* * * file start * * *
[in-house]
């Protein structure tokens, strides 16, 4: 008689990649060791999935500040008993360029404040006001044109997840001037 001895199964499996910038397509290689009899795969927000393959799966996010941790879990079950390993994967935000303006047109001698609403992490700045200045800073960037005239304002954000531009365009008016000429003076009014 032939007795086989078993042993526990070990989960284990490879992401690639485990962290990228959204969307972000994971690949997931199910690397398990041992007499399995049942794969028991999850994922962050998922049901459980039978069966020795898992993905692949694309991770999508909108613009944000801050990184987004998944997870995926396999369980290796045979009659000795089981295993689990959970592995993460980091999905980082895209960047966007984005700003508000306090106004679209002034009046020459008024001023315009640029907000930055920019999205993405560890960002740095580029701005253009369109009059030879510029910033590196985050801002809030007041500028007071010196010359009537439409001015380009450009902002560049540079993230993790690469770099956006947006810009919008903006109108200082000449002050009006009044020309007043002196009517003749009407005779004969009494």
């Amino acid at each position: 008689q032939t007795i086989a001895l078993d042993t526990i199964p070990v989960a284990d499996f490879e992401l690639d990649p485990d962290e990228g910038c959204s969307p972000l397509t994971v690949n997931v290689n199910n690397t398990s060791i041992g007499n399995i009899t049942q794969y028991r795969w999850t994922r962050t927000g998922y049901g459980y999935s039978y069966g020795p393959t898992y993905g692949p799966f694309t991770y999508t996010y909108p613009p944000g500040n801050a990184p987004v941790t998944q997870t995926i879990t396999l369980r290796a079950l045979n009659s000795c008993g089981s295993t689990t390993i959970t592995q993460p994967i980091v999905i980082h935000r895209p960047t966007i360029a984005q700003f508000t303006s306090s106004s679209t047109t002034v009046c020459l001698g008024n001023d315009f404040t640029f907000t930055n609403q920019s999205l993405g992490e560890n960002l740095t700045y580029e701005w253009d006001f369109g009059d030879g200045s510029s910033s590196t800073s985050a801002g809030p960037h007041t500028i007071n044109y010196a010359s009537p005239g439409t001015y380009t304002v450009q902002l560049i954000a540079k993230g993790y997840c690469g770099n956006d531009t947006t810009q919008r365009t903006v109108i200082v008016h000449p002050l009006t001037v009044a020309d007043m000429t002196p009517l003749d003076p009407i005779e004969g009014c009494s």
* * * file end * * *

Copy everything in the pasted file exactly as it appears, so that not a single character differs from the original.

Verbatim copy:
[in-house]
């Protein structure tokens, strides 16, 4: 008689990649060791999935500040008993360029404040006001044109997840001037 001895199964499996910038397509290689009899795969927000393959799966996010941790879990079950390993994967935000303006047109001698609403992490700045200045800073960037005239304002954000531009365009008016000429003076009014 032939007795086989078993042993526990070990989960284990490879992401690639485990962290990228959204969307972000994971690949997931199910690397398990041992007499399995049942794969028991999850994922962050998922049901459980039978069966020795898992993905692949694309991770999508909108613009944000801050990184987004998944997870995926396999369980290796045979009659000795089981295993689990959970592995993460980091999905980082895209960047966007984005700003508000306090106004679209002034009046020459008024001023315009640029907000930055920019999205993405560890960002740095580029701005253009369109009059030879510029910033590196985050801002809030007041500028007071010196010359009537439409001015380009450009902002560049540079993230993790690469770099956006947006810009919008903006109108200082000449002050009006009044020309007043002196009517003749009407005779004969009494």
């Amino acid at each position: 008689q032939t007795i086989a001895l078993d042993t526990i199964p070990v989960a284990d499996f490879e992401l690639d990649p485990d962290e990228g910038c959204s969307p972000l397509t994971v690949n997931v290689n199910n690397t398990s060791i041992g007499n399995i009899t049942q794969y028991r795969w999850t994922r962050t927000g998922y049901g459980y999935s039978y069966g020795p393959t898992y993905g692949p799966f694309t991770y999508t996010y909108p613009p944000g500040n801050a990184p987004v941790t998944q997870t995926i879990t396999l369980r290796a079950l045979n009659s000795c008993g089981s295993t689990t390993i959970t592995q993460p994967i980091v999905i980082h935000r895209p960047t966007i360029a984005q700003f508000t303006s306090s106004s679209t047109t002034v009046c020459l001698g008024n001023d315009f404040t640029f907000t930055n609403q920019s999205l993405g992490e560890n960002l740095t700045y580029e701005w253009d006001f369109g009059d030879g200045s510029s910033s590196t800073s985050a801002g809030p960037h007041t500028i007071n044109y010196a010359s009537p005239g439409t001015y380009t304002v450009q902002l560049i954000a540079k993230g993790y997840c690469g770099n956006d531009t947006t810009q919008r365009t903006v109108i200082v008016h000449p002050l009006t001037v009044a020309d007043m000429t002196p009517l003749d003076p009407i005779e004969g009014c009494s």